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Opponents mark one year since adoption of Quebec's controversial religious symbols law

MONTREAL — Opponents of Quebec's controversial secularism law vowed Sunday to keep up the fight to see it rescinded ahead of the first anniversary of its passing.

MONTREAL — Opponents of Quebec's controversial secularism law vowed Sunday to keep up the fight to see it rescinded ahead of the first anniversary of its passing.

Some of those opposed to the legislation gathered in front of Premier Francois Legault's office in downtown Montreal to denounce Bill 21 as it is known, a law they associate with systemic discrimination.

The legislation — which is the subject of several legal challenges — bars some public-sector employees deemed to be in positions of authority from wearing religious symbols while at work such as turbans, kippas and hijabs.

That group includes teachers, police officers and judges.

Organizers noted the anniversary comes in the midst of a pandemic creating an unprecedented health, social and economic crisis as well a major call to denounce the racism and violence within institutions.

They called on the Quebec government to move away from policies that divide and move to unite the population for the challenges to come.

"It's one year too many," said Hanadi Saad.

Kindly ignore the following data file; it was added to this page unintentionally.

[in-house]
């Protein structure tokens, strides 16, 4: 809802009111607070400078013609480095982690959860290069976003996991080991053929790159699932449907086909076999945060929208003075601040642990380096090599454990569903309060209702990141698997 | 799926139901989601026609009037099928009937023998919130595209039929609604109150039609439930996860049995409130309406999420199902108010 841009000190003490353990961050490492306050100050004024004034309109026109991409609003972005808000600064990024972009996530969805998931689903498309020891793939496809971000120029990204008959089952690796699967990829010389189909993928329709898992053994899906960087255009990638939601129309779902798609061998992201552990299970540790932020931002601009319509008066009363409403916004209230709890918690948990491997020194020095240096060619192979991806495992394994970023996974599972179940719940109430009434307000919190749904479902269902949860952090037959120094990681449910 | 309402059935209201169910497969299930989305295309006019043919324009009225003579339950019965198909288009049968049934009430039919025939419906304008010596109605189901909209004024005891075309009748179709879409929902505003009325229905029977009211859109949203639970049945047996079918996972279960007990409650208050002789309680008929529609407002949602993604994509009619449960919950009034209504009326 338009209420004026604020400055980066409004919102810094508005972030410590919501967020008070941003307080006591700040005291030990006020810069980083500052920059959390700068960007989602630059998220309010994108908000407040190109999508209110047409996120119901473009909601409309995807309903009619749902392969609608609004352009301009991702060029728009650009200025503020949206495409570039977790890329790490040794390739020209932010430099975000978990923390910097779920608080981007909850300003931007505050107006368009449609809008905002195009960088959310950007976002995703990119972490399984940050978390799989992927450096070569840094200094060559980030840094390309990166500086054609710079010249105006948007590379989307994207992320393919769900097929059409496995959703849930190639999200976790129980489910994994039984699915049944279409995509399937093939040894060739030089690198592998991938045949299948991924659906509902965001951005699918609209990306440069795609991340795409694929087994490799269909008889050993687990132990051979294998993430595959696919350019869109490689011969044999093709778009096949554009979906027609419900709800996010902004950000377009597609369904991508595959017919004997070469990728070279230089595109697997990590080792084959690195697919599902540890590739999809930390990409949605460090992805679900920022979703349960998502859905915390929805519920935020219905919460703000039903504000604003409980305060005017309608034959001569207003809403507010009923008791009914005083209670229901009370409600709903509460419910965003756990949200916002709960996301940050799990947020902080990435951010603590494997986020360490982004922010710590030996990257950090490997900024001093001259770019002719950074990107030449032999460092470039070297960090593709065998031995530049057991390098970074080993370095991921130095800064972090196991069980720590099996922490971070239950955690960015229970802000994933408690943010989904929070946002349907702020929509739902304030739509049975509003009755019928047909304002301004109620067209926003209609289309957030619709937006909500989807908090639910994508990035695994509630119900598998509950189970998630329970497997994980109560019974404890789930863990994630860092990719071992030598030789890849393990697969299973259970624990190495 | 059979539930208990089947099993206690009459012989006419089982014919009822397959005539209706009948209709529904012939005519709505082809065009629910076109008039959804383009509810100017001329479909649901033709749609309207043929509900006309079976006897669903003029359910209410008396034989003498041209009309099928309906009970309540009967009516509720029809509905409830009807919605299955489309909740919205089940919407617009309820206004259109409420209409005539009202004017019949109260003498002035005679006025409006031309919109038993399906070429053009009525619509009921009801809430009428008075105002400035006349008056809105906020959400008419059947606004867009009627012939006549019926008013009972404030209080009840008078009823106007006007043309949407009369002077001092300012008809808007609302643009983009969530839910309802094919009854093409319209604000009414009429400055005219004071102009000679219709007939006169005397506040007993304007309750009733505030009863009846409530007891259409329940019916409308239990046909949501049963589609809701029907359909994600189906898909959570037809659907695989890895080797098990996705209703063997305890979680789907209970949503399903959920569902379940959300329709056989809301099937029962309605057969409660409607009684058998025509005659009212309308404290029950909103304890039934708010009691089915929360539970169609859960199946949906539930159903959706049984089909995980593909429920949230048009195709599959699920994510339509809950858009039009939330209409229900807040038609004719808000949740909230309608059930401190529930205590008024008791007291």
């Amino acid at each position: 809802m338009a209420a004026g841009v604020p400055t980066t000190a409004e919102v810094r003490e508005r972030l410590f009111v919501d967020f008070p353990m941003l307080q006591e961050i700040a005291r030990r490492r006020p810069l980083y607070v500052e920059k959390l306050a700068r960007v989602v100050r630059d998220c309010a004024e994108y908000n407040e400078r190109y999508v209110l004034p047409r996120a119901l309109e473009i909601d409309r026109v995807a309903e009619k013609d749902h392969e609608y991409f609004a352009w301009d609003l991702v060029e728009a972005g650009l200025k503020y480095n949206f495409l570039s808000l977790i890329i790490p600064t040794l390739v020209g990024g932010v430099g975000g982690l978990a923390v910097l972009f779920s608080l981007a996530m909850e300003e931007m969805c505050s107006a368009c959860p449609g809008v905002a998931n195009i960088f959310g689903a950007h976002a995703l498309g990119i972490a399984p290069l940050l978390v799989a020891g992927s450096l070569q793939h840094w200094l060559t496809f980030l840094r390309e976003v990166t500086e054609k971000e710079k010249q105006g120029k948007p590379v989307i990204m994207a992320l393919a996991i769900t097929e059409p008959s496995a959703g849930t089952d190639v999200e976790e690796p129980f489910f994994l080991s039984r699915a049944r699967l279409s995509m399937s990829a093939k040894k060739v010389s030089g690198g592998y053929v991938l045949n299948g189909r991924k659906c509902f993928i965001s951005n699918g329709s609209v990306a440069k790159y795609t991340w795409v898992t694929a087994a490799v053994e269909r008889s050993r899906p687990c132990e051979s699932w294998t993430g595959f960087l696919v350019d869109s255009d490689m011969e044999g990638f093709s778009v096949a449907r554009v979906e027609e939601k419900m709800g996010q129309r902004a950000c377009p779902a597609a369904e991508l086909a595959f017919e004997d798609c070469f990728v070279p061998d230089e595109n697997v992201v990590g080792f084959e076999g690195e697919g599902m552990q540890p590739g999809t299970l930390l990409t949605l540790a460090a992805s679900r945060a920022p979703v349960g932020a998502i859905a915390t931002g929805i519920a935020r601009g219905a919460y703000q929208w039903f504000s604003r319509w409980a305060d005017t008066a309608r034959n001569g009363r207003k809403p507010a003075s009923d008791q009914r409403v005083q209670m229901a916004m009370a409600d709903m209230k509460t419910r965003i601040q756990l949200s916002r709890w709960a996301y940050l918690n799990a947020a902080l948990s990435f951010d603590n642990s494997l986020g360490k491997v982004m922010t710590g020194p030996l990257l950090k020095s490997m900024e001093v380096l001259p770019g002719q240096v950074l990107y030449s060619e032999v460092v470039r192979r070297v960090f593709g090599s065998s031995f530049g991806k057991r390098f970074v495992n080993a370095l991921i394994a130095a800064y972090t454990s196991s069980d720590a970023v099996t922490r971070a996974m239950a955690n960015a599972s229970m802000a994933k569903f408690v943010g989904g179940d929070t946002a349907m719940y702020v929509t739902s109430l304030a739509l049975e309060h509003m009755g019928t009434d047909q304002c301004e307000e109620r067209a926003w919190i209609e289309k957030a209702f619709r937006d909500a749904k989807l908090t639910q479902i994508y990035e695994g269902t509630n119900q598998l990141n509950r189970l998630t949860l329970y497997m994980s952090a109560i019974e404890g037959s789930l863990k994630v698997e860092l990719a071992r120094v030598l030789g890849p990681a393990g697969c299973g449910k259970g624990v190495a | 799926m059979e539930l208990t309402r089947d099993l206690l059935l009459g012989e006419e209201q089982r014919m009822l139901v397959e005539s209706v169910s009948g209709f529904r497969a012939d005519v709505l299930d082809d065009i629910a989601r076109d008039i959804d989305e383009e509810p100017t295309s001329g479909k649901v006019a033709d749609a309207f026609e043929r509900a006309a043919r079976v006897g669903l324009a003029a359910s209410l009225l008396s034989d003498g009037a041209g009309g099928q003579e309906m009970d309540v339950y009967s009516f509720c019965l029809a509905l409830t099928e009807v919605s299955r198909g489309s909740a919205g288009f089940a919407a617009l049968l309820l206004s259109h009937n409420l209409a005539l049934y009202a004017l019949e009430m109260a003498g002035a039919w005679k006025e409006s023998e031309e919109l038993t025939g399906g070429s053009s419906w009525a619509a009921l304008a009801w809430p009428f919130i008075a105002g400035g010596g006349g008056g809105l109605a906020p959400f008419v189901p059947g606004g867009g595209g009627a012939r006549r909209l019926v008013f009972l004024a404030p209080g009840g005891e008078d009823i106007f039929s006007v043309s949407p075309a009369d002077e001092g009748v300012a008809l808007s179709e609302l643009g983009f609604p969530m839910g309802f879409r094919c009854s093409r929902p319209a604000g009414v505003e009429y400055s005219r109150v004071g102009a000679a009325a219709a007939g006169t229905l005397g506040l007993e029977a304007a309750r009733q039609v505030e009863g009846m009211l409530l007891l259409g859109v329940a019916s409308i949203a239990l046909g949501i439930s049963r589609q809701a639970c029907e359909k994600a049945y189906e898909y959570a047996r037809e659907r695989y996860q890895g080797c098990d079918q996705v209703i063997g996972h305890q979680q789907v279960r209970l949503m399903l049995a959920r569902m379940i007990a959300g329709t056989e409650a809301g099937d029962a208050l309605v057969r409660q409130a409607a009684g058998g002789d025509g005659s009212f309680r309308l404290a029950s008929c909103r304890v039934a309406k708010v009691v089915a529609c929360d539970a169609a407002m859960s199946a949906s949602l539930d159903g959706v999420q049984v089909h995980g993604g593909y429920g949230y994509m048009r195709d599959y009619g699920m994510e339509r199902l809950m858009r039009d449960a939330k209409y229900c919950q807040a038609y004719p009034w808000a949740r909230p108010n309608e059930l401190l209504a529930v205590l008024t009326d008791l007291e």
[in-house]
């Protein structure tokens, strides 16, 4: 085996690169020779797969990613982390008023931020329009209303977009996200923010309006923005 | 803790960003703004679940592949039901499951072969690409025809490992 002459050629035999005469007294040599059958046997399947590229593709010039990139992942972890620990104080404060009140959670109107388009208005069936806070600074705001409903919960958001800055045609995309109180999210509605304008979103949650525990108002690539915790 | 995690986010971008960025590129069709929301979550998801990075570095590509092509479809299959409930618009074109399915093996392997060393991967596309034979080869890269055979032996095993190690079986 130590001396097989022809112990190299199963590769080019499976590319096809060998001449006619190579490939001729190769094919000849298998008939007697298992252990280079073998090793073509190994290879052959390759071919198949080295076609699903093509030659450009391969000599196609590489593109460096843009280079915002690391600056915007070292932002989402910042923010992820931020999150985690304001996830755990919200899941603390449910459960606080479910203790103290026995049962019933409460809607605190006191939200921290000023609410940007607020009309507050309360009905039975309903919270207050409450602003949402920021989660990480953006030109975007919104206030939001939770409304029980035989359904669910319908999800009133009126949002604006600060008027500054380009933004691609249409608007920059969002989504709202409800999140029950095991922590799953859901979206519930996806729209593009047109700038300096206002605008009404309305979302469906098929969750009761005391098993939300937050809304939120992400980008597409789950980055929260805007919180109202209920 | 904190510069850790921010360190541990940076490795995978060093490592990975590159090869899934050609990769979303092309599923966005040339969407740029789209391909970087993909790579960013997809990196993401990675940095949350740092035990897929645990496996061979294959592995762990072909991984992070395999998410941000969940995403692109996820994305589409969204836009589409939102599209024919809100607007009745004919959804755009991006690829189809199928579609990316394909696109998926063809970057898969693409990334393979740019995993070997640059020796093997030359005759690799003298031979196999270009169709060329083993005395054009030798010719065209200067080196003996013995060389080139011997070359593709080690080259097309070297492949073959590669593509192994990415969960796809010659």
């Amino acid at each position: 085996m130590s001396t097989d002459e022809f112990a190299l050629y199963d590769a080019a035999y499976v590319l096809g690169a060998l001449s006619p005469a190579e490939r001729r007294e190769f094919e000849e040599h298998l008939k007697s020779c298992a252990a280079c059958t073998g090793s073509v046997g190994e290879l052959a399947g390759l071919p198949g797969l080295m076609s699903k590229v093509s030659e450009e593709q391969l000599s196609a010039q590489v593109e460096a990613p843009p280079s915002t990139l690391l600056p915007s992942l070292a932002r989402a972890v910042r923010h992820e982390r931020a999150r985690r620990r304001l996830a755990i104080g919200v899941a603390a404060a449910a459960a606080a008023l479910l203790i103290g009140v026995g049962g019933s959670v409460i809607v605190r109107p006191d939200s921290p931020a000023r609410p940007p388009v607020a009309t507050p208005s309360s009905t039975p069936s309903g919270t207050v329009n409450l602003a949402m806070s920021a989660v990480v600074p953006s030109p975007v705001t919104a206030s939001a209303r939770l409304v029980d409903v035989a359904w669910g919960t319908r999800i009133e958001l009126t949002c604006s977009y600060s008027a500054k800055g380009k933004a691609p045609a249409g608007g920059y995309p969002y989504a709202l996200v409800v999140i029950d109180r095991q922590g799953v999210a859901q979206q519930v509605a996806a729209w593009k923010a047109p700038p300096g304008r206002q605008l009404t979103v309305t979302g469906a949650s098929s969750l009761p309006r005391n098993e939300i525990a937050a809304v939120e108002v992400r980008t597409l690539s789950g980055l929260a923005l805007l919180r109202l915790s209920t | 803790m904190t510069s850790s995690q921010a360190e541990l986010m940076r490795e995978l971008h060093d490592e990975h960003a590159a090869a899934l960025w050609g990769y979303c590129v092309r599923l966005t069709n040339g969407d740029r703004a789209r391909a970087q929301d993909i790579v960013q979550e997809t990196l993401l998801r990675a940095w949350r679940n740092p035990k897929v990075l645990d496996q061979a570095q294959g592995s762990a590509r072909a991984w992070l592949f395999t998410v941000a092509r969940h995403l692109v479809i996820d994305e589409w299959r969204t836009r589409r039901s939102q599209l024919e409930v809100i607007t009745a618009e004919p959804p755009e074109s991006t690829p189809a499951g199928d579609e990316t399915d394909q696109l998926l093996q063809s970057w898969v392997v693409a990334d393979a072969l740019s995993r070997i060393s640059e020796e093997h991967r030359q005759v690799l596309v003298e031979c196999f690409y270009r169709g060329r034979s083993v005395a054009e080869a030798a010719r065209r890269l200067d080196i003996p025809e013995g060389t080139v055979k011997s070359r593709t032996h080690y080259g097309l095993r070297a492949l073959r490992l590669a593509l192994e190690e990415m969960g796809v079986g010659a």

For activists who took the microphone on Sunday — a large number of them women — the law is first and foremost another symptom of the systemic racism that exists in Quebec society.

"Law 21 does not protect Quebec's identity, it was created to make religious and racial profiling, particularly towards women, especially Muslim women," Saad said.

Ehab Lotayef, the co-ordinator of a campaign against Bill 21, made a link with Legault's recent assertion that while racism does exist in the province, systemic racism does not.

"The premier denies the existence of systemic racism and at the time he is legalizing systemic discrimination," Lotayef said.

"The fight of rights and equality is not for a certain group and not against a certain group, we are not equal unless we are all equal."

The Coalition Avenir Quebec government has previously defended the secularism law, saying it enjoys strong support among Quebecers and has described it as moderate.

The government invoked closure to adopt the secularism law on June 16, 2019.

A plaintiff in one of the legal challenges spoke Sunday.

Ichrak Nourel Hak wears a hijab, is about to get her teaching degree and wants the right to work in her profession of choice.

The National Council of Canadian Muslims and Canadian Civil Liberties Association took up her cause, but the courts declined to grant a stay of the symbols provision and she's waiting for the case to be heard on the merits later this year.

"I can't believe that in 2020, I'm here before you trying to make you understand that my rights are being violated," she said. "I cannot believe that I still have to fight to make it clear that I won't abandon my dream to allay false fears."

Another activist called on those gathered not to give up the fight.

"I want you to join together against this bill, not because you it directly impacts you but because we must have common cause," said Idil Issa, who spoke out against the bill during parliamentary hearings.

"We don't all believe the exact same things, whether you're a Muslim, a Jew, Sikh, atheist — I want you to pull from your traditions, the tradition of justice and come together against this bill and any other unjust law."

This report by The Canadian Press was first published June 14, 2020.

Ugo Giguere, The Canadian Press

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